They seem to be ok now – a few years on so hopefully I didn’t do any long term damage in my desire for a homegrown apple.
      Cheers Sarah : o )

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  6. Wow! That crown you grew from seed looks FABULOUS! The crowns I’ve purchased (2 year old crowns) didn’t look even half that good. What a good idea to keep a seeded bed of asparagus at the ready…I may have to follow suit.

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    • Hi Jenn. Growing asparagus from seed it quite easy and there always seems to be some other seedlings or plants that need to be watered and taken extra care of throughout the year, so it isn’t too much effort to keep them going for a year before planting them out. Mind you you will still be three years from sowing the seeds before you get to eat them properly.
      I love my asparagus as they are one of the first veggies of the season and just keep giving until you can’t take it any more! Definitely worth the wait.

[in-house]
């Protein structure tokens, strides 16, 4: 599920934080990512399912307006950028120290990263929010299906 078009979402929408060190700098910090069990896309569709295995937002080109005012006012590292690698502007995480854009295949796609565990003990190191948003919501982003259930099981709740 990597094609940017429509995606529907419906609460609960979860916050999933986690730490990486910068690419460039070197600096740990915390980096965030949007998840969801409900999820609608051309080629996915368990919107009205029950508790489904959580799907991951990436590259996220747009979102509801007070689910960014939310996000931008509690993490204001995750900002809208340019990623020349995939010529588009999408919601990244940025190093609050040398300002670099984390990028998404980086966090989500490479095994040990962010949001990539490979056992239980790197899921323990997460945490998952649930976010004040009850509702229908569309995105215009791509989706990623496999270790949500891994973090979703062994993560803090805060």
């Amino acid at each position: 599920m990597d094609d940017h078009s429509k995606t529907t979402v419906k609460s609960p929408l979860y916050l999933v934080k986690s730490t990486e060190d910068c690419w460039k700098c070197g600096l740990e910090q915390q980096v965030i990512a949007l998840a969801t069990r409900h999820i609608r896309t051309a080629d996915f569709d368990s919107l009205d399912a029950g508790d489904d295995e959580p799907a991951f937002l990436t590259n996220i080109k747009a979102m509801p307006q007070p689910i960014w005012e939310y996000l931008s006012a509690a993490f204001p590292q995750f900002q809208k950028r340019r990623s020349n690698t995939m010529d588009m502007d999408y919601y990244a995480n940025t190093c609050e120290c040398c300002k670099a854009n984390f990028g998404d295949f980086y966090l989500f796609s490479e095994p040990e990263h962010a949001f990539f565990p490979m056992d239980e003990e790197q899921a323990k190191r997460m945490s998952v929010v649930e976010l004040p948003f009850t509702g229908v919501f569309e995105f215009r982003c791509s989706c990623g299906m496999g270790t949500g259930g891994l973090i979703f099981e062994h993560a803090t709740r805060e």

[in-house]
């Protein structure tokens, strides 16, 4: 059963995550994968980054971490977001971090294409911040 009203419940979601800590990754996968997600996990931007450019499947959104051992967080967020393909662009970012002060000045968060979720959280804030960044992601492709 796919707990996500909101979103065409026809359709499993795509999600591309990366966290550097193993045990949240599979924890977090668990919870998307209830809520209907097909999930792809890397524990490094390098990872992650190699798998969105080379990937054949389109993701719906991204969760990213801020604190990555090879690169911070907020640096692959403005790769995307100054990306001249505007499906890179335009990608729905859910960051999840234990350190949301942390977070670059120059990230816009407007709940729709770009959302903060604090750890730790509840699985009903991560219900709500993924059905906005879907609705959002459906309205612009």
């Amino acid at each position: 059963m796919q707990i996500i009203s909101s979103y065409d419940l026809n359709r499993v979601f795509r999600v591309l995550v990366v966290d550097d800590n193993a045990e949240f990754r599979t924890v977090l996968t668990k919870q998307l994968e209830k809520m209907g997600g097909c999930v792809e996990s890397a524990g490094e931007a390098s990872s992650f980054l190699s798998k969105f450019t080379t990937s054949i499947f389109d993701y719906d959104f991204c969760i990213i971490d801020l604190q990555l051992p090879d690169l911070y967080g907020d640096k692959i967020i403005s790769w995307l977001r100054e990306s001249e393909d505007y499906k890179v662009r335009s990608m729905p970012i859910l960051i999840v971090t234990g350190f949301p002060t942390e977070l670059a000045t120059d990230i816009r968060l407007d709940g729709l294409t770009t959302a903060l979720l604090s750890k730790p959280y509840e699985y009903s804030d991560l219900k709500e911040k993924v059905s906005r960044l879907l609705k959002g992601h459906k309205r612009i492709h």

Cheers Sarah : o )

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  7. I had no idea that you can grow crowns of asparagus from seeds. I now have a new winter project. Ya! As for lists, I keep rewriting mine as I cross things off. Hard to keep numbers when you do that. I admire your ability to even number a list. Love your posts.

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    • Hi Lucinda. Asparagus is quite easy to grow from seed – although I’d recommend sowing the seed into a deep pot as it sends down the root first and then the shoot, so it may seem like it is taking ages, but it will come up.
      The list is what is keeping me motivated to garden when it is cold outside. If I stay on top of the list then then everything should get done and the order of it all becomes unimportant. If I drag things out then somethings will become urgent. Luckily its not like the heady days of spring when there is so much going on and the list has lists of it’s own!
      Thanks for your kind words.
      Cheers Sarah : o )